Conceptual sculpture as popular resource (1 of 2)

December 15, 2011

Having, pre-retirement, been an academic in what is now called "digital humanities", I much appreciated Matthew Reisz's sapient article on the current state of play ("Surfdom", 8 December). Beyond the issues of digital storage and retrieval, I feel the long-term advantage to myself and, I hope, to humanities researchers in the future is the way the area can affect thinking and vision both cognitively and aesthetically.

I found the logical approach and formalisms offered by computing science a valuable addition to my first formation (and teaching) area built around Reformation poetry. The developmental input from turning first to computing science then to computational linguistics has latterly enabled me to stretch from my original area in Reformation studies to the development of a new sub-movement of theology (critical postliberalism), published in appropriate circles, which draws on a combination of the logic and flexibility I found inherent in aspects of computing and the poetry of faith.

In terms of artsome creativity, Reisz may also be encouraged to hear how more than 20 years ago, at an interview that led to a lectureship in humanities computing at my last university, I referred to "the conceptual sculpture of operating systems" - and yes (scientists perhaps naturally tend to ask), I still got the job.

Noel Heather, Egham, Surrey

You've reached your article limit.

Register to continue

Registration is free and only takes a moment. Once registered you can read a total of 3 articles each month, plus:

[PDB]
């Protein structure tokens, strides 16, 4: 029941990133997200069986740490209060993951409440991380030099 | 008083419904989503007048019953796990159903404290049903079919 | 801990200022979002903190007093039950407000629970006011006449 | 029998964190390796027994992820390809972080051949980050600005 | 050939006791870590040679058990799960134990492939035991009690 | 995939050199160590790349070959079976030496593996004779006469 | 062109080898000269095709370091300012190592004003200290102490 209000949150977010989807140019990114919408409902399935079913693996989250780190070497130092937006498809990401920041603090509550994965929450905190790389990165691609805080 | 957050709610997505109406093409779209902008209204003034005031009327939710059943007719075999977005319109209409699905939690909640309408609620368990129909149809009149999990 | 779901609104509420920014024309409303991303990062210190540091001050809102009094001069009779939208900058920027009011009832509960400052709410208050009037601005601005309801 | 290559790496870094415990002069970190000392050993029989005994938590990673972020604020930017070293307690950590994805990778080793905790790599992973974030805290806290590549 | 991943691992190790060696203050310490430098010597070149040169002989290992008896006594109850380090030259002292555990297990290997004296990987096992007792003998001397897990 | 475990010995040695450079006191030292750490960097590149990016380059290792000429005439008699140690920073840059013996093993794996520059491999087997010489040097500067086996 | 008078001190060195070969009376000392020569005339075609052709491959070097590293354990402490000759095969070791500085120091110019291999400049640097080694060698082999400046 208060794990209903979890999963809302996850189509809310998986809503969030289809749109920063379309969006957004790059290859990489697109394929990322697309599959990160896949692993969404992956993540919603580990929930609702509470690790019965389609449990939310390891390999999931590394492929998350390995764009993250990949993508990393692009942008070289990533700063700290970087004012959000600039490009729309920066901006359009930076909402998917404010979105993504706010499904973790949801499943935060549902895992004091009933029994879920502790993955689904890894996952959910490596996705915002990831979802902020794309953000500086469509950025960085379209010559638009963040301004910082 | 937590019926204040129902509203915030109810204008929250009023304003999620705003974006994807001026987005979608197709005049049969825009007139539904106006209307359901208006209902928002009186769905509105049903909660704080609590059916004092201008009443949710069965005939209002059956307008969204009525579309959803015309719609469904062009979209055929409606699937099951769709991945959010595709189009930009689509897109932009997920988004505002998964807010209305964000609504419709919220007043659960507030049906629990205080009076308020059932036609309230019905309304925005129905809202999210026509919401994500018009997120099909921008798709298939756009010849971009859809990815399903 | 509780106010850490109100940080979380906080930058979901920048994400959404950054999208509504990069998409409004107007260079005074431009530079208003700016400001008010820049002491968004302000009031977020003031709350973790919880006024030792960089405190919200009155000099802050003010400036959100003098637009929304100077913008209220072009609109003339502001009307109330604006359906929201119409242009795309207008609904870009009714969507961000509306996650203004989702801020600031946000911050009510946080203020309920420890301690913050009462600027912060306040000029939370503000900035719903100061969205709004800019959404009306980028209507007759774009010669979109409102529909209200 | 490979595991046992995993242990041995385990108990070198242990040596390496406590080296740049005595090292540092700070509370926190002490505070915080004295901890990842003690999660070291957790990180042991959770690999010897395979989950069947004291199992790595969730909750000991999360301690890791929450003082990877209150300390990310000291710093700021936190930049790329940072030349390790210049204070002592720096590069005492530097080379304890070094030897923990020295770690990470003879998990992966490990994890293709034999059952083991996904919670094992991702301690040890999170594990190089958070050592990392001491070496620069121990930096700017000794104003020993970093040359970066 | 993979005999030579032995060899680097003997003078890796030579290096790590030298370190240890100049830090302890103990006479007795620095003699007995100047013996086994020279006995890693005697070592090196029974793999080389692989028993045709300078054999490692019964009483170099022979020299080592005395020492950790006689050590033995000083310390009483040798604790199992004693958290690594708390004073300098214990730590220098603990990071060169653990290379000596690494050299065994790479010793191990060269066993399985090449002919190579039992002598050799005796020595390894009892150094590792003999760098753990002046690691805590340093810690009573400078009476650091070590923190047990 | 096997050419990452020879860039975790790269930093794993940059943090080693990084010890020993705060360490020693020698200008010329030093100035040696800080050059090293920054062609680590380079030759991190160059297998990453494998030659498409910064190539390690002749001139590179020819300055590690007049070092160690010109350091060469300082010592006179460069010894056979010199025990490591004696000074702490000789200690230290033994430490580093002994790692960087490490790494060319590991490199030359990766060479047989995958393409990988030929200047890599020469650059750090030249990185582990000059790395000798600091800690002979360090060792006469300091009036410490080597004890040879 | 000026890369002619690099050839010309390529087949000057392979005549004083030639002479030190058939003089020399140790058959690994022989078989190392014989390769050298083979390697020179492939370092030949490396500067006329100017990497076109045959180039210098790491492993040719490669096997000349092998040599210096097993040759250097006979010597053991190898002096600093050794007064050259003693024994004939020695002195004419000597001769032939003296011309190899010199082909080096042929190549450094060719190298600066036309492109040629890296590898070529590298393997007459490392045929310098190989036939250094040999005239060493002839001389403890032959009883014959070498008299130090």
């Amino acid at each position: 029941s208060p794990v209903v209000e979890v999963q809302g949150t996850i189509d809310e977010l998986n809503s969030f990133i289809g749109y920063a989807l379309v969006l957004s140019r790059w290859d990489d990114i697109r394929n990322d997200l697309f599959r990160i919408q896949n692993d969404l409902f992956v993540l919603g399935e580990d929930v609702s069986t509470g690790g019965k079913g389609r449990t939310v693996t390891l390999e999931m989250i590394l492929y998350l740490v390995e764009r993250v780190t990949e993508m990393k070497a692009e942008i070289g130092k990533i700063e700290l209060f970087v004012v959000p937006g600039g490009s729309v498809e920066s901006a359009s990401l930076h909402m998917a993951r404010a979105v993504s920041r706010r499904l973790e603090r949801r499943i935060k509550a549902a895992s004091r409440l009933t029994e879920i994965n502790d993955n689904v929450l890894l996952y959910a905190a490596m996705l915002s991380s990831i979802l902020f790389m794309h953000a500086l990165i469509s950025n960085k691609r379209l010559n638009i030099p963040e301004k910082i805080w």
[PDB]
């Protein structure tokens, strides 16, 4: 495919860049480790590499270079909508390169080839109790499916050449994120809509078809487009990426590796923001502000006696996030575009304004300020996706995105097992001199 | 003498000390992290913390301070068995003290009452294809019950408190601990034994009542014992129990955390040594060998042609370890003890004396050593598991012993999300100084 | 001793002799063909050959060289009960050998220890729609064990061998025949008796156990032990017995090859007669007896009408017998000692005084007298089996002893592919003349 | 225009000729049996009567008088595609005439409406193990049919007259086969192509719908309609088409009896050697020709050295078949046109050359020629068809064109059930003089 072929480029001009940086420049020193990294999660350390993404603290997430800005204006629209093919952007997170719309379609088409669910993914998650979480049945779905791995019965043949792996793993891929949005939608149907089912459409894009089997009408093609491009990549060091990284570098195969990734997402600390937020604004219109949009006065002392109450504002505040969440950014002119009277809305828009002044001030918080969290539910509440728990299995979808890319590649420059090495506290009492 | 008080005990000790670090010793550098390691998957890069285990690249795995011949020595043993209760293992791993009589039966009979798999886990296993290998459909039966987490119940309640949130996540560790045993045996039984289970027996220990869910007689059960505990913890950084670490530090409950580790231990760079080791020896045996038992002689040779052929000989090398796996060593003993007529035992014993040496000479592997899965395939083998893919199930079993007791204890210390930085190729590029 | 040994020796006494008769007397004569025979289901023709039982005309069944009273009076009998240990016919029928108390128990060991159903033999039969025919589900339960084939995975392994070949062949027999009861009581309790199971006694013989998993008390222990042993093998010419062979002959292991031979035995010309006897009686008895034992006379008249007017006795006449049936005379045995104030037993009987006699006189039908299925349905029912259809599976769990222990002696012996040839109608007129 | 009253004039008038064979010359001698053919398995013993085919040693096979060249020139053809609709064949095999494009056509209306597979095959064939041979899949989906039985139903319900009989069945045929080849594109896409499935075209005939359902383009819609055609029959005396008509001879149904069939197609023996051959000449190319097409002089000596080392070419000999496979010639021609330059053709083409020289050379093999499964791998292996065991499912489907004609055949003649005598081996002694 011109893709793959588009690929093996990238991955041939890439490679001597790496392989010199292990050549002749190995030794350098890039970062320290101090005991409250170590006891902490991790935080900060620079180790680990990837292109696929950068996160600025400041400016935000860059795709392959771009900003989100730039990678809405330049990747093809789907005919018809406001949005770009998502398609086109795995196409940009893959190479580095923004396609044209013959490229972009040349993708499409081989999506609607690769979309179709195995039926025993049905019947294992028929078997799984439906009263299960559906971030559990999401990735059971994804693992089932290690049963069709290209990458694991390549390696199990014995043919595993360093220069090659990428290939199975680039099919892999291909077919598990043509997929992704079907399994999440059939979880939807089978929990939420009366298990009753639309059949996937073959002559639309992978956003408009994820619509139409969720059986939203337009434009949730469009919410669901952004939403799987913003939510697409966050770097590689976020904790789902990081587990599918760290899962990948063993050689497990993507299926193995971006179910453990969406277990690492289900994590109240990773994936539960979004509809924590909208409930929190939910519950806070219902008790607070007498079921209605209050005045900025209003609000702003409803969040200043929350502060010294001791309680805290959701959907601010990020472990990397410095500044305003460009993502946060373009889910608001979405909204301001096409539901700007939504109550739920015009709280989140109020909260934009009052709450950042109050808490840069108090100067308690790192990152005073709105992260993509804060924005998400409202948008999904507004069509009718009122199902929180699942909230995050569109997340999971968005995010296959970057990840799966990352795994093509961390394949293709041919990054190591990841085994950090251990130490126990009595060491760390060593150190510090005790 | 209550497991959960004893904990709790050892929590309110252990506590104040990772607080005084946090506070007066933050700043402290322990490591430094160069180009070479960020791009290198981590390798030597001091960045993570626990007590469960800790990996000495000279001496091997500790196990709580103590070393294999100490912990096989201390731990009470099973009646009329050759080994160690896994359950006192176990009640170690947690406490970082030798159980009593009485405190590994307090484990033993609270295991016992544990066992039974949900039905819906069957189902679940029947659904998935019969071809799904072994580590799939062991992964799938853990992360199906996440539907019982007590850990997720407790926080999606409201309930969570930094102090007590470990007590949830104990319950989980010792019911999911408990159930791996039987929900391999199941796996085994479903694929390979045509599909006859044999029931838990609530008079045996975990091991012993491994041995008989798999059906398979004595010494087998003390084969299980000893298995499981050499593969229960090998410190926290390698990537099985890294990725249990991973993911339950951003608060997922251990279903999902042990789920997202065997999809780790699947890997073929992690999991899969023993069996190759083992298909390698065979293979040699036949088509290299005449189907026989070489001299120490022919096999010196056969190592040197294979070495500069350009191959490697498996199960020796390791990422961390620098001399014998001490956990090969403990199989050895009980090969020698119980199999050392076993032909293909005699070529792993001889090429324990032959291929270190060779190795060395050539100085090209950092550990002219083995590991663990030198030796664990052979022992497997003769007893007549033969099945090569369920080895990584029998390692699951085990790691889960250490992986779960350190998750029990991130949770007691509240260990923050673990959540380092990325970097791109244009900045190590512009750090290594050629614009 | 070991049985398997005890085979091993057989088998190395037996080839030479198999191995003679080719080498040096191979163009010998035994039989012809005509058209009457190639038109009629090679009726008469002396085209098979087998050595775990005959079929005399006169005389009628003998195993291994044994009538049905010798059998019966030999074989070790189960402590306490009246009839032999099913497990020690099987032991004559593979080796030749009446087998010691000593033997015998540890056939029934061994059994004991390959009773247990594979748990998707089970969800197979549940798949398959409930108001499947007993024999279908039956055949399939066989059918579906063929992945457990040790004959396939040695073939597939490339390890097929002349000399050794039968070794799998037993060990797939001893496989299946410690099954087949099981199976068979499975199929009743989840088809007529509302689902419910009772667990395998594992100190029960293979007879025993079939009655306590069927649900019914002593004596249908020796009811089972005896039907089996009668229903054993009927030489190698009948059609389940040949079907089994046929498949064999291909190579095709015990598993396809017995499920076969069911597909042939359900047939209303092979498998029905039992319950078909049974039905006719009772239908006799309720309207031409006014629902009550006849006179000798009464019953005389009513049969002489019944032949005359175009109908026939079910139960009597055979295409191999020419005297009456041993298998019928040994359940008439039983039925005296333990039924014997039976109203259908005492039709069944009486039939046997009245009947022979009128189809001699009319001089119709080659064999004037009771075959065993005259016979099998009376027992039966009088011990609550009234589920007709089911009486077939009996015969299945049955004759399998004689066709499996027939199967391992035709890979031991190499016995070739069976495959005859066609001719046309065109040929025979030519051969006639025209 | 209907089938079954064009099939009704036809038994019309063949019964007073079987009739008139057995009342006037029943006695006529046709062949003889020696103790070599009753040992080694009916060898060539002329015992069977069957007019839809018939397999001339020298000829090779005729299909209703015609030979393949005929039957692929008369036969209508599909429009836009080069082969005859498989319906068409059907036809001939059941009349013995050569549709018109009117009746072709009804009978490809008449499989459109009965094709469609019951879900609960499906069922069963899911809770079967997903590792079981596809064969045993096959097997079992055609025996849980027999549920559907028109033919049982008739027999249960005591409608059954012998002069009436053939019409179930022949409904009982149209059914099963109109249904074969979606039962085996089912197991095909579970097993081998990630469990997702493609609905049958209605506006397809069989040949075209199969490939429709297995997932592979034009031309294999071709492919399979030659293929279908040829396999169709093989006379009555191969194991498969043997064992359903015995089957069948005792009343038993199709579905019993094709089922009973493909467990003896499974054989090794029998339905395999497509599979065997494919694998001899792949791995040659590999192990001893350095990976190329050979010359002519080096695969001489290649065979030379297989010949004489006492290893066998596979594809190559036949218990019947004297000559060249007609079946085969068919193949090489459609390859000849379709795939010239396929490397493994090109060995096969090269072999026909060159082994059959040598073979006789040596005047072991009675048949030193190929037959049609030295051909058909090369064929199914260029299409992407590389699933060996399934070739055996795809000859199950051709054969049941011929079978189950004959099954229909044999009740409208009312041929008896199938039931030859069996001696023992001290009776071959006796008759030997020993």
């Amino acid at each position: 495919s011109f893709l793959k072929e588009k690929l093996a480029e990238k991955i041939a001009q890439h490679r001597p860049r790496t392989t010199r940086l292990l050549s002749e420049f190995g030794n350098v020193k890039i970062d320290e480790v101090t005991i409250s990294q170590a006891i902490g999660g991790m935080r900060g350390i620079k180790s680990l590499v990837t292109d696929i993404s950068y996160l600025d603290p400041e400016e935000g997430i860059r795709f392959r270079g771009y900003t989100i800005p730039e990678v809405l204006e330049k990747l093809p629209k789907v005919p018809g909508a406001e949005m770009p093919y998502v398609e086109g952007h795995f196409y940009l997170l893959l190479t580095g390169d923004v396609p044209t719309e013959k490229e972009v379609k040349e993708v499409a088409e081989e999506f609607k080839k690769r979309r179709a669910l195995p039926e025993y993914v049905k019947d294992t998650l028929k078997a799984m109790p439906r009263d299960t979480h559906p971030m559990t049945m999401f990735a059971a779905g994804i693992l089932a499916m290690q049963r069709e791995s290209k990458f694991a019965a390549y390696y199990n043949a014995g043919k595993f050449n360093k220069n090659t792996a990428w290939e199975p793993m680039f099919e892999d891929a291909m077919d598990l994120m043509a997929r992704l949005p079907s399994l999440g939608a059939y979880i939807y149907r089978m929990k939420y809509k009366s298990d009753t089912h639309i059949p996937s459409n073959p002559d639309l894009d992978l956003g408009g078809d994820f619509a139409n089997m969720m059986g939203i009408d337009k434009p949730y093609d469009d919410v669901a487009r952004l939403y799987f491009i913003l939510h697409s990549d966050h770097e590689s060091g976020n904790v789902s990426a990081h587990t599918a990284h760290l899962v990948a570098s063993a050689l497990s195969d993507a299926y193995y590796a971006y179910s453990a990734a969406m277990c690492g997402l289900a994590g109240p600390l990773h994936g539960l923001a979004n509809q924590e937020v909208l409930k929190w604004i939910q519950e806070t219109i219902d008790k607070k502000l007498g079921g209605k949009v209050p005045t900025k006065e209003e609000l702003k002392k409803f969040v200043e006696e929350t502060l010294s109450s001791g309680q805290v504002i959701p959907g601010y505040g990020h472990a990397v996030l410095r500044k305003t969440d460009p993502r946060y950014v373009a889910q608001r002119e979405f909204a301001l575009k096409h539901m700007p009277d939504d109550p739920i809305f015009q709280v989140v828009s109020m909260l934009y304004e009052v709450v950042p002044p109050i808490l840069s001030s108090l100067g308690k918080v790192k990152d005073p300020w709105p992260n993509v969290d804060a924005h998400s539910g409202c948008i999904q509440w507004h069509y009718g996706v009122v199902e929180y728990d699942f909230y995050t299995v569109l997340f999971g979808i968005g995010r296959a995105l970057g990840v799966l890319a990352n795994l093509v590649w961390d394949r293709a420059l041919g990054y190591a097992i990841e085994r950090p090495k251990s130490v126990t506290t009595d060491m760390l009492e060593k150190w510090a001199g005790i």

• Sign up for the editor's highlights
  • Receive World University Rankings news first
  • Get job alerts, shortlist jobs and save job searches
  • Participate in reader discussions and post comments
Register

Have your say

Log in or register to post comments

Featured Jobs

Assistant Recruitment - Human Resources Office

University Of Nottingham Ningbo China

Outreach Officer

Gsm London

Professorship in Geomatics

Norwegian University Of Science & Technology -ntnu

Professor of European History

Newcastle University

Head of Department

University Of Chichester
See all jobs

Most Commented

men in office with feet on desk. Vintage

Three-quarters of respondents are dissatisfied with the people running their institutions

students use laptops

Researchers say students who use computers score half a grade lower than those who write notes

Canal houses, Amsterdam, Netherlands

All three of England’s for-profit universities owned in Netherlands

sitting by statue

Institutions told they have a ‘culture of excluding postgraduates’ in wake of damning study

A face made of numbers looks over a university campus

From personalising tuition to performance management, the use of data is increasingly driving how institutions operate